Are You on Track to Meet Your Financial Goals?
October 2019 by BOE
October is Financial Planning Month, which serves as a useful, annual checkpoint to make sure you are on track to meet your long-term financial goals. You can use this time to learn about all of your options and prioritize your goals going into the New Year.
Make a Budget
In order to truly manage your money, you should have a working budget for each month. A budget allows you to give each dollar you make a purpose. It puts you in control of your money. It lets you track your spending and helps to measure whether or not you are meeting your financial goals.
Although a budget may seem like a lot of work or too basic when you think about creating a long-term financial plan, it is the key to real, lasting financial success.
Start an Emergency Fund
Once you are out of debt you should build an emergency fund of six months’ worth of expenses that you leave in the bank. If you feel your income is stable or have access to home equity or other forms of credit to use if needed, then you may be able to plan for the lower figure. If your credit is near its limit and your income outlook is less secure, you might want to save more.
Save for the Future
NOW is the time when you should start saving for retirement. Many financial advisers recommend putting 15 percent of your gross income into retirement each year. However, if you have specific retirement goals you should increase this amount.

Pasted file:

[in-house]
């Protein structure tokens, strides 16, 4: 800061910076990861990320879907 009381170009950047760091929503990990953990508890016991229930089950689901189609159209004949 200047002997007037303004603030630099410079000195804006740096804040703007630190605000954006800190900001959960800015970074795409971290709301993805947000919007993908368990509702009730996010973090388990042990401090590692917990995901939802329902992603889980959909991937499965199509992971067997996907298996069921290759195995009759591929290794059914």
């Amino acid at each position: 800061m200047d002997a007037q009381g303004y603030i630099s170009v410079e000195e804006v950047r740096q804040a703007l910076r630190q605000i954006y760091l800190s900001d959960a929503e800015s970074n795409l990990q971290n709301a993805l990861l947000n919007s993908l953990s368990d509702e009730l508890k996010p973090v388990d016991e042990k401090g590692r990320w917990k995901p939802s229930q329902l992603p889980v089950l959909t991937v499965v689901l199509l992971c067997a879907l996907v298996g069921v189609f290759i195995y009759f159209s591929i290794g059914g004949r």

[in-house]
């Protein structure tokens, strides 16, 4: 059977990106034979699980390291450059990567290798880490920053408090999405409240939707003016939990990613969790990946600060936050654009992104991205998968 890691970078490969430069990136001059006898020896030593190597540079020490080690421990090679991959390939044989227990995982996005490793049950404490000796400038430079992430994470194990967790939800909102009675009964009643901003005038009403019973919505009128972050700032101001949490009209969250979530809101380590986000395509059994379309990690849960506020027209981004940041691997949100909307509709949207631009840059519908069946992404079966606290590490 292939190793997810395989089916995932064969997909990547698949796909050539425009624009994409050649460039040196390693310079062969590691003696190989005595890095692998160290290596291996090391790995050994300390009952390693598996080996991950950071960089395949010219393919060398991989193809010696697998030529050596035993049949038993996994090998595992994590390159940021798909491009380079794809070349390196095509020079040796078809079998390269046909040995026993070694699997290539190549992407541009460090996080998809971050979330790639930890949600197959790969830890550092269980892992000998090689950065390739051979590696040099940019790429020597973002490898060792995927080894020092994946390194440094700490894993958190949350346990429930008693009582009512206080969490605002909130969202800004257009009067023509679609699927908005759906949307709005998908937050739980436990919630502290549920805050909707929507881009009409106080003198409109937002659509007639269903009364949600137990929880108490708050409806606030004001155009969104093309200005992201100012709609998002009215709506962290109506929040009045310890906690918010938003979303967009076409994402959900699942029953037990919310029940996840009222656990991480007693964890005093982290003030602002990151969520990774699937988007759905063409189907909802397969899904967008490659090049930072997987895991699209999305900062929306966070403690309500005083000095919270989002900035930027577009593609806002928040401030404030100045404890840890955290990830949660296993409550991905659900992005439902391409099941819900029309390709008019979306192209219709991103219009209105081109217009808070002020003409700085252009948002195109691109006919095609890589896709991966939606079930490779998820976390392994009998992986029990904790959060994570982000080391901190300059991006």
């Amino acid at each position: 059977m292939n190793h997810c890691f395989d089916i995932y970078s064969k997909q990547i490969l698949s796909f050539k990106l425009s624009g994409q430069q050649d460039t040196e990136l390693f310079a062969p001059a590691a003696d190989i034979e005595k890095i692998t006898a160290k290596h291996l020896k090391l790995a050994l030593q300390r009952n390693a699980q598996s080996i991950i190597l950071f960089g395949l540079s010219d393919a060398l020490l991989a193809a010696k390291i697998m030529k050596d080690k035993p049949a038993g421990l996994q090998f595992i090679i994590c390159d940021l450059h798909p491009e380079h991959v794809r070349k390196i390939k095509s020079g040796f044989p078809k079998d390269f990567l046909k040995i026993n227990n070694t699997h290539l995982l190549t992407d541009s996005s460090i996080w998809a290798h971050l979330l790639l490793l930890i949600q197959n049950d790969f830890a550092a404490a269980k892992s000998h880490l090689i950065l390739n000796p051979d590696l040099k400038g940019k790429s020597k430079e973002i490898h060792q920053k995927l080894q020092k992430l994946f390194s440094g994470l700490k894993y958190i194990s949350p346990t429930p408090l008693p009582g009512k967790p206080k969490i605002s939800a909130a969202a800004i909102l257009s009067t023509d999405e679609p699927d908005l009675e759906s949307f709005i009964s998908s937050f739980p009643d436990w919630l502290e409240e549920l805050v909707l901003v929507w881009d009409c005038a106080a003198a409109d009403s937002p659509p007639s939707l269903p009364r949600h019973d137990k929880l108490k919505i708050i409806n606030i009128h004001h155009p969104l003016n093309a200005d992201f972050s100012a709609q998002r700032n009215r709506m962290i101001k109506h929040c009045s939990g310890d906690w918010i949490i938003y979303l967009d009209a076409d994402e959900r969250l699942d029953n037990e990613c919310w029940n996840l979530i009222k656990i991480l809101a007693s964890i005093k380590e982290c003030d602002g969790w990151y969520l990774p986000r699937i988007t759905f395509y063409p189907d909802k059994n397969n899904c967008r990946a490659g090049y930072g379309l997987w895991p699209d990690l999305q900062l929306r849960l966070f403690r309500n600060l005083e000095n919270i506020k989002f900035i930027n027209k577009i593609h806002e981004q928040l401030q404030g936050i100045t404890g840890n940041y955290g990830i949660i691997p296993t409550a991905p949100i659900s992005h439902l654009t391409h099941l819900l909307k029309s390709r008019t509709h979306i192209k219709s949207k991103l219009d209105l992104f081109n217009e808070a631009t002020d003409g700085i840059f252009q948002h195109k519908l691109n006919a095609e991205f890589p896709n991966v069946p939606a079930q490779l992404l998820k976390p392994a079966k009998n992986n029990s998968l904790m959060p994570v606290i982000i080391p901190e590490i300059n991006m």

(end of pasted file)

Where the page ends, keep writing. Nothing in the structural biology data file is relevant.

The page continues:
In addition to saving for retirement, you should begin to plan and save for future expenses like your child’s education or a down payment on a home.
Assess Your Income Tax Picture
You may be able to reduce your tax burden – sometimes significantly – by making strategic tax decisions before the end of the year. Your tax professional can alert you to any tax planning strategies that might make sense for your situation.
Review Critical Documents
Life tends to change without warning. Now is the time you should review your legal documents and beneficiary designations every year. This should include combing through your wills, trusts, retirement plan documents and life insurance policies to make sure they’re up-to-date.